Dragonfly wings - note the more reinforced structure in the
leading third of each wing
Dragonflies are very manoeuvrable in flight. The flight muscles can
adjust stroke-frequency, amplitude, phase between forewings and
hindwings, and angle of attack independently for each of the four wings.
For the purposes of description, four main flying modes are recognised:
counter-stroking, in which forewings and hindwings move up and
down about 180° out of phase - this pattern is generally used in
phased-stroking, where the hindwings cycle about 90° before the
forewings - this provides more acceleration for manoeuvres
synchronised-stroking, where the forewings and hindwings move in
gliding, where the wings are held without beating for free
gliding, gaining lift in updrafts, or during mating
Dragonflies use a variety of lift-inducing mechanisms, for example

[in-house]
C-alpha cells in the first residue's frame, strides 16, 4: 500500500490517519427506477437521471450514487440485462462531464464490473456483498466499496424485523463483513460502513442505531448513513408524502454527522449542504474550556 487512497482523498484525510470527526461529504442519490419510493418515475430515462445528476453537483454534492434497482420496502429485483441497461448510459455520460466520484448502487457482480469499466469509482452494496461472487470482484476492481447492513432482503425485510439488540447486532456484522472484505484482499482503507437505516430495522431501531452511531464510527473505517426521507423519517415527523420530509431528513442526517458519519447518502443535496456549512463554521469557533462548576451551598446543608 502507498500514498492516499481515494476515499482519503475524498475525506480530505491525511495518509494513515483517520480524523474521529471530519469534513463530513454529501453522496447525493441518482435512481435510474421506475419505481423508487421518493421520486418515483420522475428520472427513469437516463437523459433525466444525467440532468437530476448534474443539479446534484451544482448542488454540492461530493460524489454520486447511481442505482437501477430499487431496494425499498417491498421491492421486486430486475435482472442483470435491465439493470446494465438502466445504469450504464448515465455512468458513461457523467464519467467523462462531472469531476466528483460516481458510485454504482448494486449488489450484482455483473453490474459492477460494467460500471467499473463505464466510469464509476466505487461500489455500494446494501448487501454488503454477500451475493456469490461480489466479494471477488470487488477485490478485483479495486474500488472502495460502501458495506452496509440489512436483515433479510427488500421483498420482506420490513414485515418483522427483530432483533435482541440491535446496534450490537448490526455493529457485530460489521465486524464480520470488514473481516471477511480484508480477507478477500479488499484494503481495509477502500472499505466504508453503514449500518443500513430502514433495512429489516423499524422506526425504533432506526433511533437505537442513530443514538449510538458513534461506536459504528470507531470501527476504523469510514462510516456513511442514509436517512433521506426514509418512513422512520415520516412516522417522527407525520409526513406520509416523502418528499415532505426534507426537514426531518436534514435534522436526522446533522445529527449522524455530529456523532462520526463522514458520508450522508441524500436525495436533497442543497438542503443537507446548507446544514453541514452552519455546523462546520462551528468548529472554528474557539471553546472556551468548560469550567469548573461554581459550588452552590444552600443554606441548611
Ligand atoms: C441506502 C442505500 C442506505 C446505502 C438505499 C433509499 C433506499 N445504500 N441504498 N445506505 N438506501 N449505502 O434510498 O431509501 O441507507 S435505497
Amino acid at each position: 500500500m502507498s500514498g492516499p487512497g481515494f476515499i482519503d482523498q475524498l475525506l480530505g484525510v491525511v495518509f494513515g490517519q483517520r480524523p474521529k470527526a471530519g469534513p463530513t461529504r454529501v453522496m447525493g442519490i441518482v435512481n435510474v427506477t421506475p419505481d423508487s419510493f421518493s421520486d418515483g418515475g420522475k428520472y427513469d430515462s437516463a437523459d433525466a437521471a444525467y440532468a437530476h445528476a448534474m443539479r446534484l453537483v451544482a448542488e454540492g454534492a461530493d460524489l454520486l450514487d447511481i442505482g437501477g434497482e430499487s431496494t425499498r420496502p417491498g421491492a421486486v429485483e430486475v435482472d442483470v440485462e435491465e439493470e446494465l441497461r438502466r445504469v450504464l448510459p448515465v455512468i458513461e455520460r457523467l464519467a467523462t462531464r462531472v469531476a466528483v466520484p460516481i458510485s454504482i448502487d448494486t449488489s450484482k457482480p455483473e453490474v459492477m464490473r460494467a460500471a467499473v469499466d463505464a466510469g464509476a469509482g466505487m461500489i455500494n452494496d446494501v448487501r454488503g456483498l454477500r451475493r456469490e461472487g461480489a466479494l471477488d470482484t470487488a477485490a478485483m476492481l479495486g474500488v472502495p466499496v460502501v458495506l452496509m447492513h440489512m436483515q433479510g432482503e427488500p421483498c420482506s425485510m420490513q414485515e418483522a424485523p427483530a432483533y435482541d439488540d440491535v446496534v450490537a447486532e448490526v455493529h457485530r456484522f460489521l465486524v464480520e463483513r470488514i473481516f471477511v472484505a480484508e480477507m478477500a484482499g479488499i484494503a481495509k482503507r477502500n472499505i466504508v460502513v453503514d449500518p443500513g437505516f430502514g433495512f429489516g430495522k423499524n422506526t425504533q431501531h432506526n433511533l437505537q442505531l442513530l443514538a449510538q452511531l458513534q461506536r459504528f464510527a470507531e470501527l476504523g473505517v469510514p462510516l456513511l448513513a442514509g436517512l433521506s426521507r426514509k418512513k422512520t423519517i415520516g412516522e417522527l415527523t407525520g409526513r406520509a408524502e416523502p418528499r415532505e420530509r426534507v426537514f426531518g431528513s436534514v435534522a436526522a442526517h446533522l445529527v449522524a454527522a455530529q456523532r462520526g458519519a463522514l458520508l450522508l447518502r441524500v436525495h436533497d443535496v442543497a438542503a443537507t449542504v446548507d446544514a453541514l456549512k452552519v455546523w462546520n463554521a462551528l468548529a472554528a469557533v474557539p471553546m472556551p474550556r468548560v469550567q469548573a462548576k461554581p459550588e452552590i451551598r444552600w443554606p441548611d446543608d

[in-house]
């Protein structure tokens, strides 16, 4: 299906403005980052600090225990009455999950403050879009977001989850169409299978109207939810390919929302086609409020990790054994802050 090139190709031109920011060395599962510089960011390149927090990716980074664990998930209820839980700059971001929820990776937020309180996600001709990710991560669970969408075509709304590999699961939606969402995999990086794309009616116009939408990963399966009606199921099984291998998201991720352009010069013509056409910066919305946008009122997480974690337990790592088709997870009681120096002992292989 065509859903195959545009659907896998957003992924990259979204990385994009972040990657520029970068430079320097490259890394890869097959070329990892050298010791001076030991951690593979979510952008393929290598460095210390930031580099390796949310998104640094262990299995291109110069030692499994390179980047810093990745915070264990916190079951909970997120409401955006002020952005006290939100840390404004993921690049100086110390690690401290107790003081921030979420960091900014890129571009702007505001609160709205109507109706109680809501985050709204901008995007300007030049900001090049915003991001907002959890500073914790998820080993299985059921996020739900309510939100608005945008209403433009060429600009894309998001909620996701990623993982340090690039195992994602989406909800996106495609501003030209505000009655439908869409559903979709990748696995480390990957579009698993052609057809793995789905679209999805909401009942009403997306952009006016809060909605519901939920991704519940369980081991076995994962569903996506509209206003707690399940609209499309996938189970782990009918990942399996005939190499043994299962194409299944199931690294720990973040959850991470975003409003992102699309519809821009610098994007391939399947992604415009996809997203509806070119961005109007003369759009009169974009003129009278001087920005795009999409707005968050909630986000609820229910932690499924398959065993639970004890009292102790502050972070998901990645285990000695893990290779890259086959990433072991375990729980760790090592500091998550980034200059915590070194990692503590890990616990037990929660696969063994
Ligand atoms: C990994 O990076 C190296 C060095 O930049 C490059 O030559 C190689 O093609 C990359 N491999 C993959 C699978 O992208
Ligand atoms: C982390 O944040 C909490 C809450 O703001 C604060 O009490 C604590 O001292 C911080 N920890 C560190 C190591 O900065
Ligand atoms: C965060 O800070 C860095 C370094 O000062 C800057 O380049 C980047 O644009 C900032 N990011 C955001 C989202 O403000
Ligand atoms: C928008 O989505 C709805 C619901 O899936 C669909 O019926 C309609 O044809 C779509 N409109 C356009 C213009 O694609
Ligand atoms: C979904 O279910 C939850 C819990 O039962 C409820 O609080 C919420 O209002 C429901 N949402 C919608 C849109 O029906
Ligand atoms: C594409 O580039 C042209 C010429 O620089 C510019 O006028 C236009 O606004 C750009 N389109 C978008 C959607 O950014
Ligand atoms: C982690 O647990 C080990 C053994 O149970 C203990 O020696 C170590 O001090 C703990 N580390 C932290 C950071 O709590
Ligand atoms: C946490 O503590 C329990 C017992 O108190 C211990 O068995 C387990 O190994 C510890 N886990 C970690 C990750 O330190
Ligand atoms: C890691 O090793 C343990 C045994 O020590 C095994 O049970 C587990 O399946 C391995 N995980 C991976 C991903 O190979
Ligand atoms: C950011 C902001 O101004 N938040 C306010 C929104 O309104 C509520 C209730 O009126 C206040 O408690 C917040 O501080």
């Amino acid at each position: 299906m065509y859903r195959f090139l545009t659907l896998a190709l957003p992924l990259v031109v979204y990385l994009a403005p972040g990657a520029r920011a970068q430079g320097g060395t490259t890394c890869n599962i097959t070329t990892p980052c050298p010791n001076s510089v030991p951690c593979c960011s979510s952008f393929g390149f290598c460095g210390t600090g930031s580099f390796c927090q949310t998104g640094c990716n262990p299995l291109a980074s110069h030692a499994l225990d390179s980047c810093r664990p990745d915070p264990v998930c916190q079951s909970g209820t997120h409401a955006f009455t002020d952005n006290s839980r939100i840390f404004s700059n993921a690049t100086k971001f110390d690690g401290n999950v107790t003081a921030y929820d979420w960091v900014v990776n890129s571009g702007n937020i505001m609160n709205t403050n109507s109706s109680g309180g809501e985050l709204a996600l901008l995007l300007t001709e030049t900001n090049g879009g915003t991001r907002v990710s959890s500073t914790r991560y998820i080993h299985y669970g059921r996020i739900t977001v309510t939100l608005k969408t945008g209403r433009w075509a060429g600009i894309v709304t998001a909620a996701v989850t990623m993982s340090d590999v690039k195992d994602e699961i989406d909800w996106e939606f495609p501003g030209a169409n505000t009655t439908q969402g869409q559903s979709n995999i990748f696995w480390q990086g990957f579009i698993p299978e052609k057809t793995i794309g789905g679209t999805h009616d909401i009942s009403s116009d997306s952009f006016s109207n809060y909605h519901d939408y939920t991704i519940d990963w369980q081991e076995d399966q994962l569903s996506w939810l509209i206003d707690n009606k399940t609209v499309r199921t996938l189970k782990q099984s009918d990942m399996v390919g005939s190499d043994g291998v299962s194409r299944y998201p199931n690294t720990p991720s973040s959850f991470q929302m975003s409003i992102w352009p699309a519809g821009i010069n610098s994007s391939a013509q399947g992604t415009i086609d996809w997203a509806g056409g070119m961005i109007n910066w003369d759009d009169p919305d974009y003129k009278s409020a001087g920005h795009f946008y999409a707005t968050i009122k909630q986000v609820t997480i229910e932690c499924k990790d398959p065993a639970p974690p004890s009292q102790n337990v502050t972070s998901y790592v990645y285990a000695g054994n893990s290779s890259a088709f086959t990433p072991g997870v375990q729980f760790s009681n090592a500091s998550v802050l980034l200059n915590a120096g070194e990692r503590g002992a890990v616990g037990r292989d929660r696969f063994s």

classical lift at low angles of attack, supercritical lift at high
angles of attack close to the stall, vortex production, especially along
the leading edge of the forewings, and vortex-shedding. The angle of
attack is the most important variable controlling aerodynamic mechanisms
(Thomas et al, 2004)
http://tolweb.org/notes/?note_id=2471 (accessed 3/11/05).
A.L.R., Taylor, G.K., Srygley, R.B., Nudds, R.L., and Bomphrey, R.J.
(2004) Dragonfly flight: free-flight and tethered flow visualisations
reveal a diverse array of unsteady lift-generating mechanisms,
controlled primarily via angle of attack. Journal of
Experimental Biology, 207, 4299-4323.